Everyone has there oppinion and in my experience with several amplifiers these Texas Stars are at the top of my list hands down they have proven themselves to me for about 16 years thats good enough for me to give my grade score or opinion on them.

As I was saying I was just wanting something Ide use more like a HF base amplifier HF radios or other trades because I didnt want to mess with power supply linking or paralleling but if I cant find it a new home well then IM USING IT LOL!! As it is now I have 2 power supplies together for 104 amps and running an eport Galaxy 2527 at 25-30 watts SSB I seen around 700 or so Watts coming out and can only imagine what one of my HF rigs will do paired up with this thing but Ill need another power Supply paralleled in with these other 2 to see this outcome or to try this.

I have other supplies but there not the same brand as the 2 I put together and when a 3rd supply is added Im going to have to change the 8 guage jumpers betweeen supplies to 6 guage.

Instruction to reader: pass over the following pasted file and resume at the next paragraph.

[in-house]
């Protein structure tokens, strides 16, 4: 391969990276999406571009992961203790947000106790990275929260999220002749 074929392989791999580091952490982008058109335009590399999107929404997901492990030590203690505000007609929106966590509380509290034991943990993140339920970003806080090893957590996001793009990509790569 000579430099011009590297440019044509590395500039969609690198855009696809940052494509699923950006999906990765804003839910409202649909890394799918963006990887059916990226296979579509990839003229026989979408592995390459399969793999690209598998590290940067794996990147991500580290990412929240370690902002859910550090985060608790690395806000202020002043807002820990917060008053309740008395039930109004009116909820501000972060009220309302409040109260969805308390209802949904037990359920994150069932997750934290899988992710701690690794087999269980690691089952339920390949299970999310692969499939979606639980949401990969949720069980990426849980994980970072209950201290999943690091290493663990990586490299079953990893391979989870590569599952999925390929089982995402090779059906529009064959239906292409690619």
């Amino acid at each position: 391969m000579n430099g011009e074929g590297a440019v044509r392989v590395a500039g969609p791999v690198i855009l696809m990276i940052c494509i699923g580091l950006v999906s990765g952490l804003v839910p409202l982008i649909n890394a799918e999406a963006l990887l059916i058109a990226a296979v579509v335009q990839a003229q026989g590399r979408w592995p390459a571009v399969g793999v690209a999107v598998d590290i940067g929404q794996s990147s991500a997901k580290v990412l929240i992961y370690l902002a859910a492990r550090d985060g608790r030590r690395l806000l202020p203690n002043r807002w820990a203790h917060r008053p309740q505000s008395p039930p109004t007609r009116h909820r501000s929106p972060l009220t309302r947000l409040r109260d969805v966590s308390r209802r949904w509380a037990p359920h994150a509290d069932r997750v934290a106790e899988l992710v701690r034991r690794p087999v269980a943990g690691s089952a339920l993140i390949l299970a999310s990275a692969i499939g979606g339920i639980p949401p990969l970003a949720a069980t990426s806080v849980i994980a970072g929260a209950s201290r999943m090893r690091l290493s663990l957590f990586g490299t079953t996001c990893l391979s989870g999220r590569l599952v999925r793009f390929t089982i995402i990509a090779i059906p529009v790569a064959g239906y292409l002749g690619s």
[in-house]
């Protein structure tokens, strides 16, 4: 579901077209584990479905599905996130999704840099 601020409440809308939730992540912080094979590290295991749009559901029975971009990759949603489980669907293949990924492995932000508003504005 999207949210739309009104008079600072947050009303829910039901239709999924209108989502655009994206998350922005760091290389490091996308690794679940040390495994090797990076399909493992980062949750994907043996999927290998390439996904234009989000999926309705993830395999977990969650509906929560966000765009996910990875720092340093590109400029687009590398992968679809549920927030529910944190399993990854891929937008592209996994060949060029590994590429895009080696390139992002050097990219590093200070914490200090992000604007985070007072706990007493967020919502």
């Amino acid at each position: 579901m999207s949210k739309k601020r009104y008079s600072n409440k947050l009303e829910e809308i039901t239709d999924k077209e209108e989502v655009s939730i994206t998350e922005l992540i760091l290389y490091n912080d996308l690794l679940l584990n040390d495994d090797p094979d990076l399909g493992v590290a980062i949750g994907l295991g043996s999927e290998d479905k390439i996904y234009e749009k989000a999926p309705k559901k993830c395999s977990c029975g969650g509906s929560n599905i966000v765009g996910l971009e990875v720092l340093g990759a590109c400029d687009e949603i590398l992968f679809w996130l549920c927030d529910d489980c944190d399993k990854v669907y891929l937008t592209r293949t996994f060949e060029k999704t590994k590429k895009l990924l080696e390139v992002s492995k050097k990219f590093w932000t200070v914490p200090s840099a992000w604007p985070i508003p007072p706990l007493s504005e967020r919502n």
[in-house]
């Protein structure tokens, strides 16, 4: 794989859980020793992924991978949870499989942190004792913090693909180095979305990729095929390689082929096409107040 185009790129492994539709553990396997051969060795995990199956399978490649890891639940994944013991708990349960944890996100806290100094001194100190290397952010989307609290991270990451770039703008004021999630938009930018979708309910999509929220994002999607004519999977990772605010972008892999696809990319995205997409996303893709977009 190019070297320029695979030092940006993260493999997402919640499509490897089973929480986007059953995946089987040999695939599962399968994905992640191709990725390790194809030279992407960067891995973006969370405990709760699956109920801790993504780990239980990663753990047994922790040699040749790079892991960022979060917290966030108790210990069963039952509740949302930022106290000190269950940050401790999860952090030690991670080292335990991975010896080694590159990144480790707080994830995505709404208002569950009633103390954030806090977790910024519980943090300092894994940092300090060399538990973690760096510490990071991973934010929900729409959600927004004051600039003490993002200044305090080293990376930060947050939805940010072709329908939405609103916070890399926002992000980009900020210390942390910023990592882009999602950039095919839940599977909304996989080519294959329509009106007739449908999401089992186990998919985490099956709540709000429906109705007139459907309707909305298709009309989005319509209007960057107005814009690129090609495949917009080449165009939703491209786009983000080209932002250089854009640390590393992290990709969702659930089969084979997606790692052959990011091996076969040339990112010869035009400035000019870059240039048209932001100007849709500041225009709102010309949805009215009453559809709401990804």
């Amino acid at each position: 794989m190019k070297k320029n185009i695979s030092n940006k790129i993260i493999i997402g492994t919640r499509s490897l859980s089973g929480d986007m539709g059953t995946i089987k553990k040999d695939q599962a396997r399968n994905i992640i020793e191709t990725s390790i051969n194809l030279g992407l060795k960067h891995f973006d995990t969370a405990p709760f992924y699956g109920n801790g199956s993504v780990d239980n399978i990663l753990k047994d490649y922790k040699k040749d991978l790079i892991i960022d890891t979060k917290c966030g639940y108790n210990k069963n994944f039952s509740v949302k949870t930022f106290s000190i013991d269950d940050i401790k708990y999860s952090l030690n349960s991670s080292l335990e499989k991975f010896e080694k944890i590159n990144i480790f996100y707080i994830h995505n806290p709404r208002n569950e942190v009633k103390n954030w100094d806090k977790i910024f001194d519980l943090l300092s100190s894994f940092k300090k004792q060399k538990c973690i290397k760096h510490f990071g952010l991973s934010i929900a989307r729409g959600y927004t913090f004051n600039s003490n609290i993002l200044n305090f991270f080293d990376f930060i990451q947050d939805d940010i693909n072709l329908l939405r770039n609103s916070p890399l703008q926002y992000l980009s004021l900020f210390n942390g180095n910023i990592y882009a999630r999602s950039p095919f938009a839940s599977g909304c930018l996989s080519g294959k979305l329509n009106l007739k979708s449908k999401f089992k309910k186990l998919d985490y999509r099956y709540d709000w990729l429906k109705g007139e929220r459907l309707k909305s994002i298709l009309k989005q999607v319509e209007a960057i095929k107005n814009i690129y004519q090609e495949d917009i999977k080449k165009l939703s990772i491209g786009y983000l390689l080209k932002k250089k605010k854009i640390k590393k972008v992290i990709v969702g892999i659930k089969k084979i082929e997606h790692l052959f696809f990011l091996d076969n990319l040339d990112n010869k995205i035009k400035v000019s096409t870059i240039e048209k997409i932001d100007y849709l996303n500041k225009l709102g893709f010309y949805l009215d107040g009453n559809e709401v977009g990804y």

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Old 11-04-2009, 05:57 PM
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shock wave, i usually run my dx500v dialed back. plus i put a rf choke on my antenna feed line. and the old vintage sweep tube amps i was refering to are a sos electronics scout 20 with 4 driving 4. and a 9 tube job. 1 driving 2 driving 6. does a number on the tv.

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Old 11-04-2009, 06:13 PM
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back in my earlier days of running the little texas stars
i had a TNT Supermodulator as a driver for the Sweet 16 - 8 2879s
i noticed you called it a 1600 but it looks like a Sweet 16

later on i bought another sweet16 and some big power combiners
oh and well thats another thread

but it did some good talking for what it was back then

from your power supplies
can you run a copper buss bar and attach it to the proper posts
so if you sit the PS on top of each other then just run a bar down all 3 positive post then another bar for your negative posts

then at the bottom leave enough bar to attach a 4 guage or 2 guage into some anderson connectors or just attach the 16 directly to the bar
and run a ground strap from neg to copper rod outside.

hope this helps